PEOPLE OF WOODFORDIA: ROBIN CLAYFIELD
CREATOR OF THE SACRED UNION LABYRINTH
Every year, we make it our mission to fill the land of Woodfordia with beautiful spaces; magical nooks and crannies to explore that ignite the imagination. The Sacred Union Labyrinth is one of said spaces. Robin Clayfield is the creative soul behind this beloved festival feature and sat down with Claire Meraki at last year’s festival to discuss the inception of her wonderful labyrinth and share her Woodfordian journey.
Robin is currently raising money to build a stunning reimagined entrance to the Sacred Union Labyrinth. To help out her and her team, get involved here.
Claire Meraki: I’m here at Woodford Folk Festival 2018/19 with Robin Clayfield, and we’re about to have a little walk through her Sacred Union Labyrinth area. Tell us a bit about your involvement with Woodfordia, Robin.
Robin Clayfield: Well we are build volunteers this year and last year but we started off with just being a project. The design for the Sacred Union Labyrinth came through me one day and I asked Bill if he was interested in us bringing it to the festival. He showed me around a few sites, listened to what I had to say, and I guess because we did the Chai Tent for 23 years, he knew me, and he trusted me and what I could bring. So he went, “Okay, here’s a few sites. Would you like to pick one?” And so this beautiful site up here, surrounded by trees, just felt like the perfect one.
C: It’s really an amazing spot, because it’s quiet and cool, and yet it’s right in the middle of everything.
R: Yeah, and I guess the whole idea for the Chai Tent was a bit like that, a safe space, off the main road to sit and relax and recuperate, chill out, meet people and catch up. Whereas this is more of a ceremony space; the chimes are there so you bring your attention and energy in from outside, from the big noise, and the bigger stages and things. You’re bringing energy in. All the signs that my partner Rob Clark has designed and written, these are things that we came up with together. He supported me with the overall design concept. He was really sceptical at first when I went, “I’d love to put in a labyrinth at Woodford for people to enjoy”. But in the end, thousands of people walked it and he said, “This really works”.
So he totally backs me on it these days, we change the themes, we change the colour, but the chimes really help people focus in. The idea is that you can’t actually see the labyrinth until you get there. It’s kind of really cocooned in behind these beautiful fabric petals. I’ve got some really dear friends that help me each year and are a part of the crew. Christine Clegg is my key offsider, and Stephan Kazard and Will Bullmer, they’ve kind of been solid with me every year, and Mark Healey too sparked of the design of the labyrinth originally.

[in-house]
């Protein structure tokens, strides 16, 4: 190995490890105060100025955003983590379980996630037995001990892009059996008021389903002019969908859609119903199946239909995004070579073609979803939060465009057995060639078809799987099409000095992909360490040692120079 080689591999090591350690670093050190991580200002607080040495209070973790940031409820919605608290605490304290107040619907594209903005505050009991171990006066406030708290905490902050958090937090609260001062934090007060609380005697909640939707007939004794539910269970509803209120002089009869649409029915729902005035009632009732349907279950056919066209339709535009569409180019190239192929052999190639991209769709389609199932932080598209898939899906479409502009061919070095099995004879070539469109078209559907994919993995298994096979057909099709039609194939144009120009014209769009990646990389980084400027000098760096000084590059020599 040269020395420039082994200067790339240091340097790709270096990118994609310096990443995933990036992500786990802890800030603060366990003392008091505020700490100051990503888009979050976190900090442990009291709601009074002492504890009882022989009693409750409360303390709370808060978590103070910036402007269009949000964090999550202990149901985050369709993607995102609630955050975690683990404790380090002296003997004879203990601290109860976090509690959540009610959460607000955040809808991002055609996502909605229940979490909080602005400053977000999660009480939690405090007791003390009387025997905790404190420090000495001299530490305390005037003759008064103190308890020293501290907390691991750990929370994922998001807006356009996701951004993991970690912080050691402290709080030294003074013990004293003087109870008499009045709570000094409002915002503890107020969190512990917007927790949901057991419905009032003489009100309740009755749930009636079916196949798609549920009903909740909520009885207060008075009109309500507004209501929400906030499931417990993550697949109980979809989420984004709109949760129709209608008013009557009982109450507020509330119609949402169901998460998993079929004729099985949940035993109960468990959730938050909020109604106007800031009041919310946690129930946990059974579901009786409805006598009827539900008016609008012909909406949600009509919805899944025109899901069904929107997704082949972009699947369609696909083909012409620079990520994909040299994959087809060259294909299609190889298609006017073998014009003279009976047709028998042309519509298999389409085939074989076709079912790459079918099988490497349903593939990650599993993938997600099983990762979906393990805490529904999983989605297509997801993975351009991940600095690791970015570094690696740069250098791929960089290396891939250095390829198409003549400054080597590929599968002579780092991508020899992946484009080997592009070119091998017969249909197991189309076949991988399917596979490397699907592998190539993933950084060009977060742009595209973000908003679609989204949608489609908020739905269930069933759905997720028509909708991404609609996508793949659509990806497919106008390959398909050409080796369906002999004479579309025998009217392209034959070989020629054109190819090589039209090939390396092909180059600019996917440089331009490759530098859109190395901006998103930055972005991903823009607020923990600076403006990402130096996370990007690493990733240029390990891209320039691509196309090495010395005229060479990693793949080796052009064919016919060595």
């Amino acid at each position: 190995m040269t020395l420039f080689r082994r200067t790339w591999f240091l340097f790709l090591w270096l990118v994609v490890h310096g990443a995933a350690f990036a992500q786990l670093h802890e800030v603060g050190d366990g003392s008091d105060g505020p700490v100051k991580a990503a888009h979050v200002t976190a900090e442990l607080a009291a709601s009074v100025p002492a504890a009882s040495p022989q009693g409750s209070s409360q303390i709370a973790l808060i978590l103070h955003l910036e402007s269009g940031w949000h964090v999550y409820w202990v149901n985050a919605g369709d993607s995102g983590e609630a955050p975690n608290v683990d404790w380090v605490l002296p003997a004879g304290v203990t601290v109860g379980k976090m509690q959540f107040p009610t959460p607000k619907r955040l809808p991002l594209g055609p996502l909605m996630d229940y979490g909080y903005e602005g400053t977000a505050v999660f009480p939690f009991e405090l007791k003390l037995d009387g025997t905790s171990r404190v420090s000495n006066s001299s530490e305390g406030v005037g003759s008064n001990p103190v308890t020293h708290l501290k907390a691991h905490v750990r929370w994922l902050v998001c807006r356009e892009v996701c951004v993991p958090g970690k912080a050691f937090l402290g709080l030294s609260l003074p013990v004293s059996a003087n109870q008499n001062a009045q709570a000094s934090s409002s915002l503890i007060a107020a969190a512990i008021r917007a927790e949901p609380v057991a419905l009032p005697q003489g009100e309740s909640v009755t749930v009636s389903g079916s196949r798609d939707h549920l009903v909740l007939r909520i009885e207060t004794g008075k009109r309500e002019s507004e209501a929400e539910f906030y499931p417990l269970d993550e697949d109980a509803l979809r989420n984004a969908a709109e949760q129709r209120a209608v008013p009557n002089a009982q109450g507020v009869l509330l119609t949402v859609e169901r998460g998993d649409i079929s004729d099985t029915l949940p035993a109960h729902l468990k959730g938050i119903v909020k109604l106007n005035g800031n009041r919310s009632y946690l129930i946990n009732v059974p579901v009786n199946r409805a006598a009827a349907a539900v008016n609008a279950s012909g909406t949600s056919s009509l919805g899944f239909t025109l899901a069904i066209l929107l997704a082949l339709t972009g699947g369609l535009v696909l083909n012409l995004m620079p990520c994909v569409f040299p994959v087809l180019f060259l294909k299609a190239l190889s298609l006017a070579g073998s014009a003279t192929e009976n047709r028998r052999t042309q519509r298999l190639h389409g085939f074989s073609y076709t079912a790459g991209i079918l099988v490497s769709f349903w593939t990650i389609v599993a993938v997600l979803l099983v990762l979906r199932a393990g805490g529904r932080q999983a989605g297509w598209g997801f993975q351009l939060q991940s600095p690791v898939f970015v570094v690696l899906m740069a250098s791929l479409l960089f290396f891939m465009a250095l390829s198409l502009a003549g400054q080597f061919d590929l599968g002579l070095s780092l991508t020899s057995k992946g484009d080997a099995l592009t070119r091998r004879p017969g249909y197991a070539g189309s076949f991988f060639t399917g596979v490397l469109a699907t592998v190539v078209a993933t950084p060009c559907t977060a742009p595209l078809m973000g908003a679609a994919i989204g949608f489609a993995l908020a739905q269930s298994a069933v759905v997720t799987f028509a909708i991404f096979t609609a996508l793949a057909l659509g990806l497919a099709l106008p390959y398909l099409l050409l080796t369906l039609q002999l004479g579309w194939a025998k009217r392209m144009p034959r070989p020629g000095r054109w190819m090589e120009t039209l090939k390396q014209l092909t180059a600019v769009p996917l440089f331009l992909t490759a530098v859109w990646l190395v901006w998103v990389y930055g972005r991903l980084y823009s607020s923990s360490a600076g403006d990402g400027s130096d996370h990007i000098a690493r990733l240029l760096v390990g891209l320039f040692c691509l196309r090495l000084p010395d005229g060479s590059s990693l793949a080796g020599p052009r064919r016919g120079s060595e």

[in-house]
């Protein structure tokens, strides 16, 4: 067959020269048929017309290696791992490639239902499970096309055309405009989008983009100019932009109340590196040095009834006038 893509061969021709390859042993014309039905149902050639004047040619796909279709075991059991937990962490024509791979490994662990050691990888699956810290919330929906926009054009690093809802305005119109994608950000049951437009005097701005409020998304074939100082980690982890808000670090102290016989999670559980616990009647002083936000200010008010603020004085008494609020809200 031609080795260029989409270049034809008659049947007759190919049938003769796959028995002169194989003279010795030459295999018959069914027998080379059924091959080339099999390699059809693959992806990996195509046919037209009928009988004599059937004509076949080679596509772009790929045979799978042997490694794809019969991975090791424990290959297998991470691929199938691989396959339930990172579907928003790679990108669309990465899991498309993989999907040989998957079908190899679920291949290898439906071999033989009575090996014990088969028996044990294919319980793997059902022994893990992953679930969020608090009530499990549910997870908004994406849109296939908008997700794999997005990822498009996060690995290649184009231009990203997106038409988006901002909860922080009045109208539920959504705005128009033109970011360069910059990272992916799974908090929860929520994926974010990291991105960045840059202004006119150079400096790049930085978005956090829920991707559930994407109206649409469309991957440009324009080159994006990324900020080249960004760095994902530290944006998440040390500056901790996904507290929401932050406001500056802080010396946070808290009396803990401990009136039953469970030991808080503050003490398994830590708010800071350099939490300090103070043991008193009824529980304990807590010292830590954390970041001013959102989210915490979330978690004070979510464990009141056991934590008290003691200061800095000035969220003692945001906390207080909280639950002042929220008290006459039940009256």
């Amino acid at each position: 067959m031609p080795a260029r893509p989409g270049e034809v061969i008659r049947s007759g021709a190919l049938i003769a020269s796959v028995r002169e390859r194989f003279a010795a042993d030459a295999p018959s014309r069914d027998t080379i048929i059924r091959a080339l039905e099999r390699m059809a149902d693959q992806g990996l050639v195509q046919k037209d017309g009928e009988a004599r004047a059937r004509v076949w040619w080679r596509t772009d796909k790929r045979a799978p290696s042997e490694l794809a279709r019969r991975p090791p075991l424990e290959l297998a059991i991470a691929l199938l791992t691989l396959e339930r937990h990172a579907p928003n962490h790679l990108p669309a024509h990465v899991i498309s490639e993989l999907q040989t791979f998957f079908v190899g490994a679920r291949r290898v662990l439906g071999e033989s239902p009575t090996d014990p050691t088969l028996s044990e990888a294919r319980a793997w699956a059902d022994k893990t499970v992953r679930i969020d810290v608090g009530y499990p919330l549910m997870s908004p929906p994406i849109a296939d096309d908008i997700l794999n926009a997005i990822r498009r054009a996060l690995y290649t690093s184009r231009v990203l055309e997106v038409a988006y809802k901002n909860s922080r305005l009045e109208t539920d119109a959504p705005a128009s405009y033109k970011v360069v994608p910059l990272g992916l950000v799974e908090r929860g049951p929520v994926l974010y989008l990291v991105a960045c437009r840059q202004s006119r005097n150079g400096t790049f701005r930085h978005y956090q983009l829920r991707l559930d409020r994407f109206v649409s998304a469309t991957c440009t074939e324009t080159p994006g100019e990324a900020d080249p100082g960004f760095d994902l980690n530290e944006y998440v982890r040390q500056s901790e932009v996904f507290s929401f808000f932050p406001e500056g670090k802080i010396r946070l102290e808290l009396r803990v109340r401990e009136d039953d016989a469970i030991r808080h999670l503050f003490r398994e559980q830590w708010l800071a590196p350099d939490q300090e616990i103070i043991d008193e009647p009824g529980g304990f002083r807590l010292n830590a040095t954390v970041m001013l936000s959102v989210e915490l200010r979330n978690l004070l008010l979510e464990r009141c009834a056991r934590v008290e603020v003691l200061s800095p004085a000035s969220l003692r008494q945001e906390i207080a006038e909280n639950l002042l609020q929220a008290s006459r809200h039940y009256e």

We’re painting a new mask to put in the tree here. We’re still in the build process, so we’re laying all the sawdust on the paths. These beautiful petals here, they surround the space. In here we do ceremonies, really sacred, beautiful ceremonies. I also need to say that Chloe Goodyear, the Head of Programming of the festival, has supported us so beautifully and really gave me a generous budget, so we can use the materials that we really like to and kind of look after ourselves in a way that makes it a little bit sustainable, because it takes me way over a couple hundred hours to do the organising. We do full ceremonies in here throughout the festival with the band headed up by Andy Copeman, Adhi Bail and Rebecca Rae with Danny Doyle (Guthala) who is a wonderful Indigenous man who ‘diges’ (plays the didgeridoo) and does an acknowledgement for us each ceremony.
My friend Adhi, who was in the band Jambezi with me, so it’s a band that I’ve kind of pieced together in a way. We also have other musicians and other little acts happening here. It’s like a venue that’s programmed with two to four things a day. And the rest of the time people just walk it at their own pace, at their own leisure. These are little signs to let people know how to walk it, in terms of the different pathways. We also do a couple of night-time ceremonies where we light the whole thing up with candles.
C: And have you got any stories about any cool events that have happened in here? Have you had any weddings?
R: Oh yeah, we’ve had a few weddings. Yeah. And handfastings, and commitment ceremonies. I just stumbled across a wedding happening here one day. The very first year, there was all these people and music, and Andy Copeman and Lindsey Pollock were playing in a procession in the streets, so I followed them, and they all came up here to the labyrinth, and it was a wedding of about 100 people. I was able to sit like a voyeur on the hill and look down and watch that.
C: You helped to create space for that to happen.
R: Yeah. And there’s a couple of celebrants who know that if they get approached by anyone to have weddings at Woodford, they suggest the Labyrinth. I think we’ve got one happening this year as well.
This is our stage here which only has the façade put on it. It hasn’t had the decoration done inside yet. This is a new space that we’re calling the Lush Space. It’s getting very lushly decorated at the moment. There will be little caravan mattresses with covers on them, that kind of stuff, and cushions. It’ll be a space where Djuelu (my partner Rob) does a gig called Djuelu the Village Scribe, and it’s linked in with our ceremonies. All the ceremonies are themed and each one is a bit different. We have six of us on the ceremony team, so as well as doing the build, we maintain it through the festival, and facilitate the ceremonies.
In the first ceremony we always do something that involves intention-setting and that allows the guests to help create the space too. We collect little bits of nature and people get to bring that in. We set up the majority of it, but then we invite everyone to bring a flower in. This year we’re going to use the crow’s ash from the trees on site. They’ll get to use those and other elements to make a little symbolic, natural piece that brings their intentions for themselves, for the festival and for the world, into the centre. So then anyone who walks the labyrinth in some way, subtly or otherwise, is picking up the energy of six years of ceremonies in here. And acknowledging the land, and our Indigenous people, and the space here.